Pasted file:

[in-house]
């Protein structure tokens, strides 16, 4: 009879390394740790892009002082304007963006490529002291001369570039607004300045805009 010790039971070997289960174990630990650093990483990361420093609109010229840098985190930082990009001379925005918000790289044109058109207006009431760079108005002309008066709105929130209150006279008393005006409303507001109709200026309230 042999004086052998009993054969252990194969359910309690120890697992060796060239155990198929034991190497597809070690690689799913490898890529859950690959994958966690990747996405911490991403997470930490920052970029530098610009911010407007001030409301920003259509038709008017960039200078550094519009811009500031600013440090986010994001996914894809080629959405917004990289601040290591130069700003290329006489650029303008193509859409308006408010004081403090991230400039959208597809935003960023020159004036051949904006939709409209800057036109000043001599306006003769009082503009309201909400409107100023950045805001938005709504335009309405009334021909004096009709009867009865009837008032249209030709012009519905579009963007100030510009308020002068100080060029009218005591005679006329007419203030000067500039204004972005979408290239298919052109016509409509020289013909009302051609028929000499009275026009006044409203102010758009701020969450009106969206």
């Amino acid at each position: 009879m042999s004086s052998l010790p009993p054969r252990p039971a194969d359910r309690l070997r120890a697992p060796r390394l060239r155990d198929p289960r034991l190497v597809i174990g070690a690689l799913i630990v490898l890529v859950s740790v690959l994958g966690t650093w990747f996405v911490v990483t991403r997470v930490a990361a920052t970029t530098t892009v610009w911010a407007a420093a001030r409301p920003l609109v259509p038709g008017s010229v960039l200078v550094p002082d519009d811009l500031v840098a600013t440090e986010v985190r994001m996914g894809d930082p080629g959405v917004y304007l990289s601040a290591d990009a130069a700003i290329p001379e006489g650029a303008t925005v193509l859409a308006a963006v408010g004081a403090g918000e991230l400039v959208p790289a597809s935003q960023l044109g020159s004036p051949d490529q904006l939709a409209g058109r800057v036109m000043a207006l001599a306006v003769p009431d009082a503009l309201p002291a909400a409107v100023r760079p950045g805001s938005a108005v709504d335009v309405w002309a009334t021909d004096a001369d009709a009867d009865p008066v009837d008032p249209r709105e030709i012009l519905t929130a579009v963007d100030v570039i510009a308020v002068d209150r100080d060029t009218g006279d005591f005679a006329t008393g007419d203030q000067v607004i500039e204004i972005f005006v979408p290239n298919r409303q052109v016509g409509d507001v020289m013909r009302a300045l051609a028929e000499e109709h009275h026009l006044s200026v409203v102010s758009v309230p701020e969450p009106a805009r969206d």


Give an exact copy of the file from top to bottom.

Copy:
[in-house]
């Protein structure tokens, strides 16, 4: 009879390394740790892009002082304007963006490529002291001369570039607004300045805009 010790039971070997289960174990630990650093990483990361420093609109010229840098985190930082990009001379925005918000790289044109058109207006009431760079108005002309008066709105929130209150006279008393005006409303507001109709200026309230 042999004086052998009993054969252990194969359910309690120890697992060796060239155990198929034991190497597809070690690689799913490898890529859950690959994958966690990747996405911490991403997470930490920052970029530098610009911010407007001030409301920003259509038709008017960039200078550094519009811009500031600013440090986010994001996914894809080629959405917004990289601040290591130069700003290329006489650029303008193509859409308006408010004081403090991230400039959208597809935003960023020159004036051949904006939709409209800057036109000043001599306006003769009082503009309201909400409107100023950045805001938005709504335009309405009334021909004096009709009867009865009837008032249209030709012009519905579009963007100030510009308020002068100080060029009218005591005679006329007419203030000067500039204004972005979408290239298919052109016509409509020289013909009302051609028929000499009275026009006044409203102010758009701020969450009106969206």
């Amino acid at each position: 009879m042999s004086s052998l010790p009993p054969r252990p039971a194969d359910r309690l070997r120890a697992p060796r390394l060239r155990d198929p289960r034991l190497v597809i174990g070690a690689l799913i630990v490898l890529v859950s740790v690959l994958g966690t650093w990747f996405v911490v990483t991403r997470v930490a990361a920052t970029t530098t892009v610009w911010a407007a420093a001030r409301p920003l609109v259509p038709g008017s010229v960039l200078v550094p002082d519009d811009l500031v840098a600013t440090e986010v985190r994001m996914g894809d930082p080629g959405v917004y304007l990289s601040a290591d990009a130069a700003i290329p001379e006489g650029a303008t925005v193509l859409a308006a963006v408010g004081a403090g918000e991230l400039v959208p790289a597809s935003q960023l044109g020159s004036p051949d490529q904006l939709a409209g058109r800057v036109m000043a207006l001599a306006v003769p009431d009082a503009l309201p002291a909400a409107v100023r760079p950045g805001s938005a108005v709504d335009v309405w002309a009334t021909d004096a001369d009709a009867d009865p008066v009837d008032p249209r709105e030709i012009l519905t929130a579009v963007d100030v570039i510009a308020v002068d209150r100080d060029t009218g006279d005591f005679a006329t008393g007419d203030q000067v607004i500039e204004i972005f005006v979408p290239n298919r409303q052109v016509g409509d507001v020289m013909r009302a300045l051609a028929e000499e109709h009275h026009l006044s200026v409203v102010s758009v309230p701020e969450p009106a805009r969206d």